Saturday, November 13, 2010

Movie with Abe: Red

Directed by Robert Schwentke
Released October 15, 2010

It’s rare to find an action movie, and a good one at that, where most of the stars are in their fifties or older. Yet, miraculously, that’s the case in “Red,” adapted from a 2003 comic book series and starring some big names that have been around for a number of years. It’s not a magnificent movie, falling prey to plenty of silly storylines and a few plot holes, but it’s a marvelously enjoyable film due both to the intensity of the action and the wildly amusing performances of the many actors involved in the production.

“Red” doesn’t show any signs of aging, keeping up the pace of an action flick with younger stars after a slower, witty start that introduces Frank Moses (Bruce Willis), a retired spy who rounds up his old posse when he is nearly assassinated by a CIA hit squad. His reassembled entourage includes the savvy Joe (Morgan Freeman), fierce gunwoman Victoria (Helen Mirren), and the nutty, paranoid Marvin (John Malkovich). Also along for the line, unwittingly and unwillingly at first, is Sarah (Mary-Louise Parker), the woman Frank has been flirting with on the phone who becomes involved when those who tried to take out Frank decide to go after the people he loves (or in this case, likes).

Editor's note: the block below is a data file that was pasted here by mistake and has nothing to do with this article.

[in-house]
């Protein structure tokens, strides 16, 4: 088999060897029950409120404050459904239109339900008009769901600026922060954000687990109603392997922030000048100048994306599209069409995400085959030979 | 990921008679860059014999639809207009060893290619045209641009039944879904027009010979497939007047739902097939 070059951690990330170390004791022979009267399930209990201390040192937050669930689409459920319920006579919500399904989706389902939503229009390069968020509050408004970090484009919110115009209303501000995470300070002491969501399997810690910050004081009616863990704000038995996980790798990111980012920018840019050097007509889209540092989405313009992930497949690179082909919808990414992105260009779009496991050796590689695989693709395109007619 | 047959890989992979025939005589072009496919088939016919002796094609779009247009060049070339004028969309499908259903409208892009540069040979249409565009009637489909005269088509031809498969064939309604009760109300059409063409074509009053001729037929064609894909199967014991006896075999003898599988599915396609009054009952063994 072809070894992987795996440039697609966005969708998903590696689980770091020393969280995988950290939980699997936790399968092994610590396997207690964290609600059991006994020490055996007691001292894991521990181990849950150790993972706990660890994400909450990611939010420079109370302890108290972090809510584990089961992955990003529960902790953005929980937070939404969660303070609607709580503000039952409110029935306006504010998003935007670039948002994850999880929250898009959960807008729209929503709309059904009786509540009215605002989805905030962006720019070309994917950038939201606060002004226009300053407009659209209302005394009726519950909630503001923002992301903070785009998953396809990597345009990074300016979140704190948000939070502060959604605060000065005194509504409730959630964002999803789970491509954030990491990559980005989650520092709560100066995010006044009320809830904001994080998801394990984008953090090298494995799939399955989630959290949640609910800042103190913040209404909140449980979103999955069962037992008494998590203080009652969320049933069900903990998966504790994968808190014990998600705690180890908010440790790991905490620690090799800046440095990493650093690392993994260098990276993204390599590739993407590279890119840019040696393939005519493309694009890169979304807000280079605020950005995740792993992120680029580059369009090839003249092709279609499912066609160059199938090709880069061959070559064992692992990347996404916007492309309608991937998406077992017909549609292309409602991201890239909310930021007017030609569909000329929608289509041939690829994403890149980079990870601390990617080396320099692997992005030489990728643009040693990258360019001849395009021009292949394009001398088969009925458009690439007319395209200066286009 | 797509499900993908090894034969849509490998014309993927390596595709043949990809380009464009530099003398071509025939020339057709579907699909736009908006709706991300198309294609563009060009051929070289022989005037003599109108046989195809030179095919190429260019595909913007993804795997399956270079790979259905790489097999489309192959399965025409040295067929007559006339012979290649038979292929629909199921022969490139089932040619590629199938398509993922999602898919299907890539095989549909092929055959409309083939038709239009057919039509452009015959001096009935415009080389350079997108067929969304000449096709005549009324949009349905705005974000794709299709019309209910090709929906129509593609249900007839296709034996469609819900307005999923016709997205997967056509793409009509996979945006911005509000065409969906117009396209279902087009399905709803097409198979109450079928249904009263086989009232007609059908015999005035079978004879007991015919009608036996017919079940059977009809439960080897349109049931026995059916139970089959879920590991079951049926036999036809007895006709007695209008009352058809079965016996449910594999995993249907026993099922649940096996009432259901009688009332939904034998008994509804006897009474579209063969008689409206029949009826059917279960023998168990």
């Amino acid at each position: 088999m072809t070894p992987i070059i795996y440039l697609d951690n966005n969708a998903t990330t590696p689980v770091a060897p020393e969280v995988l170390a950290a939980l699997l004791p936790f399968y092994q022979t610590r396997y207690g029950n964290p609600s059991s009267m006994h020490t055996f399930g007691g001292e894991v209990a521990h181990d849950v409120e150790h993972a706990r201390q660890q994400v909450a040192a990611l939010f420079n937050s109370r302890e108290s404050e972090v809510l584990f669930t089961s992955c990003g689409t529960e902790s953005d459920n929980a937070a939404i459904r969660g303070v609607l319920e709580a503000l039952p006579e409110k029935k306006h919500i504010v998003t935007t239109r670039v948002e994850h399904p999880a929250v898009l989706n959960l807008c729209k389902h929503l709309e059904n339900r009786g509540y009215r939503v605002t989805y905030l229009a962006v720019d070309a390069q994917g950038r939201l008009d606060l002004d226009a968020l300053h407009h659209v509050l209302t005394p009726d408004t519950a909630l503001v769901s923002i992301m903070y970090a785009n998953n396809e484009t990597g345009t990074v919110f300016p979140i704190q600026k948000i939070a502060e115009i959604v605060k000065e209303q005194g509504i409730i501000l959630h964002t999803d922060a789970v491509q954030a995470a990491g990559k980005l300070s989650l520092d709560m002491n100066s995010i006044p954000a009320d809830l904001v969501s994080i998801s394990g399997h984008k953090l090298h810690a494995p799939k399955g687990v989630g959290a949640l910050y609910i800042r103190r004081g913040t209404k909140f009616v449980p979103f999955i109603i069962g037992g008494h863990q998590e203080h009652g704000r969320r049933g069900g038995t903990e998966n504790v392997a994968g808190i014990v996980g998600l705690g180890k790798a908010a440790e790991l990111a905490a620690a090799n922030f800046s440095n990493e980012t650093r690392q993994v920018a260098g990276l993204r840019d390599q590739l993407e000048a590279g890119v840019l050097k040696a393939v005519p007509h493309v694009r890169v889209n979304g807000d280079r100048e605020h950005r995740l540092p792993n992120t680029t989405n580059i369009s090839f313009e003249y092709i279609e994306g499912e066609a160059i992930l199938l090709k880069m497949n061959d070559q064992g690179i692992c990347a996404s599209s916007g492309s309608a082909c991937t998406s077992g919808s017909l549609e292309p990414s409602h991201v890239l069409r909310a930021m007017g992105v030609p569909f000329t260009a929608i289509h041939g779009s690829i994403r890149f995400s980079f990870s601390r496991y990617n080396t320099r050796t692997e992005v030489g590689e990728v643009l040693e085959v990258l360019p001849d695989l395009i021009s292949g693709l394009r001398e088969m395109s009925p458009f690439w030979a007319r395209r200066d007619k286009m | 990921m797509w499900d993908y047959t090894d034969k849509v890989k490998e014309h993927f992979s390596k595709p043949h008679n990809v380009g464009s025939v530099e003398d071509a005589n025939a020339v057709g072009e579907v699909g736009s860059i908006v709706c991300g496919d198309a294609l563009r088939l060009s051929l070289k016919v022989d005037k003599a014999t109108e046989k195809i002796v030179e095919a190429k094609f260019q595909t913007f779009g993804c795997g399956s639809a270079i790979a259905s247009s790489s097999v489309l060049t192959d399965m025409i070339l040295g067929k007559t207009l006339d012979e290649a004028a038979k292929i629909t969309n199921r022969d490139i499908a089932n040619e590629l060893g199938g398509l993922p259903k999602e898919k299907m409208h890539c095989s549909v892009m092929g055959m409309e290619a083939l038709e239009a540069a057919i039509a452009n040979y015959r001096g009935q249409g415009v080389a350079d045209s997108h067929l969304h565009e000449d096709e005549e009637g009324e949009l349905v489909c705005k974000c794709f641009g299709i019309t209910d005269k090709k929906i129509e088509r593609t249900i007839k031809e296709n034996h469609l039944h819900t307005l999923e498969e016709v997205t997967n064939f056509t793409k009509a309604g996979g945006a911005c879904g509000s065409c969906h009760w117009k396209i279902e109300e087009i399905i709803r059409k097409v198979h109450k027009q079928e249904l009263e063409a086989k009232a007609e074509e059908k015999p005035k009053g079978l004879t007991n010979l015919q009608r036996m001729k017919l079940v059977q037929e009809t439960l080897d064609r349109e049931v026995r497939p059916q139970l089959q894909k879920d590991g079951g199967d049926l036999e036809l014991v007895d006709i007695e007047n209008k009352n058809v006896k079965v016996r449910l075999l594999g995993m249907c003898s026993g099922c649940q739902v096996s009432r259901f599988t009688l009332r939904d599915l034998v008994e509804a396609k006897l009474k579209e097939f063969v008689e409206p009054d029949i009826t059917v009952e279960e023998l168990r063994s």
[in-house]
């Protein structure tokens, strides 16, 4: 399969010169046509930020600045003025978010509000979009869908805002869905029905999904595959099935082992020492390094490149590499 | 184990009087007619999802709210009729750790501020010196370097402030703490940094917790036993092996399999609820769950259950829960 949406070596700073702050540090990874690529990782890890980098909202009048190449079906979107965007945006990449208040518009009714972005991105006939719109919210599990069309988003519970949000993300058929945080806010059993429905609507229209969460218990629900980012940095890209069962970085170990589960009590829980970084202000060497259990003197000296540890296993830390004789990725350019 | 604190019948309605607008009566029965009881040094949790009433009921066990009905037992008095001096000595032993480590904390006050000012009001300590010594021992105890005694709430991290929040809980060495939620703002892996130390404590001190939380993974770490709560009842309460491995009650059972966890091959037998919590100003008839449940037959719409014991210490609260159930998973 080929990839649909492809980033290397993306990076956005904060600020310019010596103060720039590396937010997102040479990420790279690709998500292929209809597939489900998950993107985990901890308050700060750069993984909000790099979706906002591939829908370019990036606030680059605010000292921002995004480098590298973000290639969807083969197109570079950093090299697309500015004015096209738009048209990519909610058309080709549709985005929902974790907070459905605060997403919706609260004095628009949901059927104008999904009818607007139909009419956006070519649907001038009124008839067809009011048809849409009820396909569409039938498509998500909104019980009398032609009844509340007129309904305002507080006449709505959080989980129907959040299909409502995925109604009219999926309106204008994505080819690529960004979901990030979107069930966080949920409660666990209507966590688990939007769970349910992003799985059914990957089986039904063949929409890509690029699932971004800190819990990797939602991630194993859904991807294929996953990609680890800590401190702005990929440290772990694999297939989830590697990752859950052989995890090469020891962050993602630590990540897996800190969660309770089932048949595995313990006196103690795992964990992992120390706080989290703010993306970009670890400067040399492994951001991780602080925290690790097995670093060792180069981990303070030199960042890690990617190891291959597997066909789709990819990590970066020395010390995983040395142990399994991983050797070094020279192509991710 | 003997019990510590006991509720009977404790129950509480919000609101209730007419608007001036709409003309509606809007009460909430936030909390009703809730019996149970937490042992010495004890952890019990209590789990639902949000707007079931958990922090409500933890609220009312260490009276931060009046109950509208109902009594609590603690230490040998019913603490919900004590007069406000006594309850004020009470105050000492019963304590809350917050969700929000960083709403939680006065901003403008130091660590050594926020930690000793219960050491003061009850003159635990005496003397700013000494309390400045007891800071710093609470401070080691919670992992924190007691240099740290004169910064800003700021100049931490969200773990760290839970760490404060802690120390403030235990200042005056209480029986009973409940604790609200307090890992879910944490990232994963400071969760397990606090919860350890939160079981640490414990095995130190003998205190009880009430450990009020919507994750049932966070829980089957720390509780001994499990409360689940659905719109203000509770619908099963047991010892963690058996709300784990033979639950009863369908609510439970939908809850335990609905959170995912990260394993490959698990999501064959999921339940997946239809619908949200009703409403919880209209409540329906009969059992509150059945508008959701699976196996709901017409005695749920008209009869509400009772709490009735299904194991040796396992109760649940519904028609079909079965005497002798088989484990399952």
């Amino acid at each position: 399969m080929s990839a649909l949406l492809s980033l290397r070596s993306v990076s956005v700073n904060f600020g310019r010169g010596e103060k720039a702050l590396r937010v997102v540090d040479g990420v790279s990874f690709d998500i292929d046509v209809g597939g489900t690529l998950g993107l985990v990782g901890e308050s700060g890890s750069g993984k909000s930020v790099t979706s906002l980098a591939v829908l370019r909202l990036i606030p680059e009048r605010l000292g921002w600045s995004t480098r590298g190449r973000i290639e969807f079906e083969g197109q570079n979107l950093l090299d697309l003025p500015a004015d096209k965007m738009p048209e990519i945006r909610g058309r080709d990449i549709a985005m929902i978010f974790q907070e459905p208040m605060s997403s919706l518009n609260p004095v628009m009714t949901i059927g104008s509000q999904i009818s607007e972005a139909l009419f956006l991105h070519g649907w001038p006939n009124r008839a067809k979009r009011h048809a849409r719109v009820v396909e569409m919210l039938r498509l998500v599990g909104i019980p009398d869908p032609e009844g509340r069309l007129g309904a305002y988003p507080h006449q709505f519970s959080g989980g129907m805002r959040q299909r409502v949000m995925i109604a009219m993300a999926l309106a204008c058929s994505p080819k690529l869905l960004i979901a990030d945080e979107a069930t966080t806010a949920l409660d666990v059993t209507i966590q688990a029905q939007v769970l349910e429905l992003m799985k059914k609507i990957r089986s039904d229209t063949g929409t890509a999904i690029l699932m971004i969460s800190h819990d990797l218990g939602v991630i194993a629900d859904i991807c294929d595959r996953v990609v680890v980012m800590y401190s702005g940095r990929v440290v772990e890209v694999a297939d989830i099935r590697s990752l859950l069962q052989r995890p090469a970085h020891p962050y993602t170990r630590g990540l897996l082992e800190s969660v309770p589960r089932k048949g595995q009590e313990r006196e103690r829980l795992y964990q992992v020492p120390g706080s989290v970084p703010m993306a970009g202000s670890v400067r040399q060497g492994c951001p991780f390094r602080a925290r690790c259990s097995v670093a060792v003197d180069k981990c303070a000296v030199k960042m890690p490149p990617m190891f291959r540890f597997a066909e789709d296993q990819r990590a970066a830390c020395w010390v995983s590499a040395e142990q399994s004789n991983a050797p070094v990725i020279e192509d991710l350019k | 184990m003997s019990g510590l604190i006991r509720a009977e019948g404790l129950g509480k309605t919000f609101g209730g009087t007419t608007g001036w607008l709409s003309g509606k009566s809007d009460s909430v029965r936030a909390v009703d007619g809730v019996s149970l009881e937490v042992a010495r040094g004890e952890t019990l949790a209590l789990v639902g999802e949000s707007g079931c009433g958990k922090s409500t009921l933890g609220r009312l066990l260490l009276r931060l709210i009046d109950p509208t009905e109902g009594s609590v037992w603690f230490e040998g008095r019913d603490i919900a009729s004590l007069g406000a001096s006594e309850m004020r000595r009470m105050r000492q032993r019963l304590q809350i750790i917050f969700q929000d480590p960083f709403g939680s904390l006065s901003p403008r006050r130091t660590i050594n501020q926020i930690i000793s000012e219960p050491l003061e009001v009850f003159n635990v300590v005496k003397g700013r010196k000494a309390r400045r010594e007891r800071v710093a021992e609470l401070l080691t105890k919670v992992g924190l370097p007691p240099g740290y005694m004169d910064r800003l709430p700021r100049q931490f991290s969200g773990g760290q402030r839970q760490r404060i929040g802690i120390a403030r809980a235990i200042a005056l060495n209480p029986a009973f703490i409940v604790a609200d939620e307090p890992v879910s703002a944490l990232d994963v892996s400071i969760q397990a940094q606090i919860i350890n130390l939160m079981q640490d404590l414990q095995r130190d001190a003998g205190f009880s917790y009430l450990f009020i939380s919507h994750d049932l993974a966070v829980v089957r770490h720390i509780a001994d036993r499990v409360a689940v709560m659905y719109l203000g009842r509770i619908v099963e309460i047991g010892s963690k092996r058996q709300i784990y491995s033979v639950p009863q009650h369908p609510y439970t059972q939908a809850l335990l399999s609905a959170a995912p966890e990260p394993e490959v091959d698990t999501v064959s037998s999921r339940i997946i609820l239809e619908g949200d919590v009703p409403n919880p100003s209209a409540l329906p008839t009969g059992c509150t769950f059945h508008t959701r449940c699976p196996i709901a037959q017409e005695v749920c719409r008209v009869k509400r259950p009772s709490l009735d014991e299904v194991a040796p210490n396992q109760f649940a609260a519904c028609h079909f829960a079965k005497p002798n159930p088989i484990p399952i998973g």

What ensues is a mixture of funny conversation between the senior citizen former agents and furious gun-filled combat scenes, mostly featuring Willis. The film should definitely be termed a comedy, but like “Rush Hour,” it properly balances its dual role as actioner and laffer. The cast certainly knows how to make that balance work, and this is definitely among the better performances “Die Hard” star Willis has given in recent years. Mirren and Freeman handle the comic moments well, and Malkovich delivers yet another film-stealing performance this year after his humorous in “Secretariat.” The real find, from the younger generation, is Karl Urban, as the super-spy on the trails of these retired, extremely dangerous persons. Urban has previously starred in films like “The Bourne Supremacy” and “Star Trek” (as Bones), and hopefully his next role will be as an even match for James Bond since he has mastered the art of making surveillance and hand-to-hand combat look sleek and easy. The cast as a whole, including an initially frantic and later excited Parker, makes this film come alive and work well. Aided by the occasional use of stylized cinematography, this film is a purely entertaining experience.


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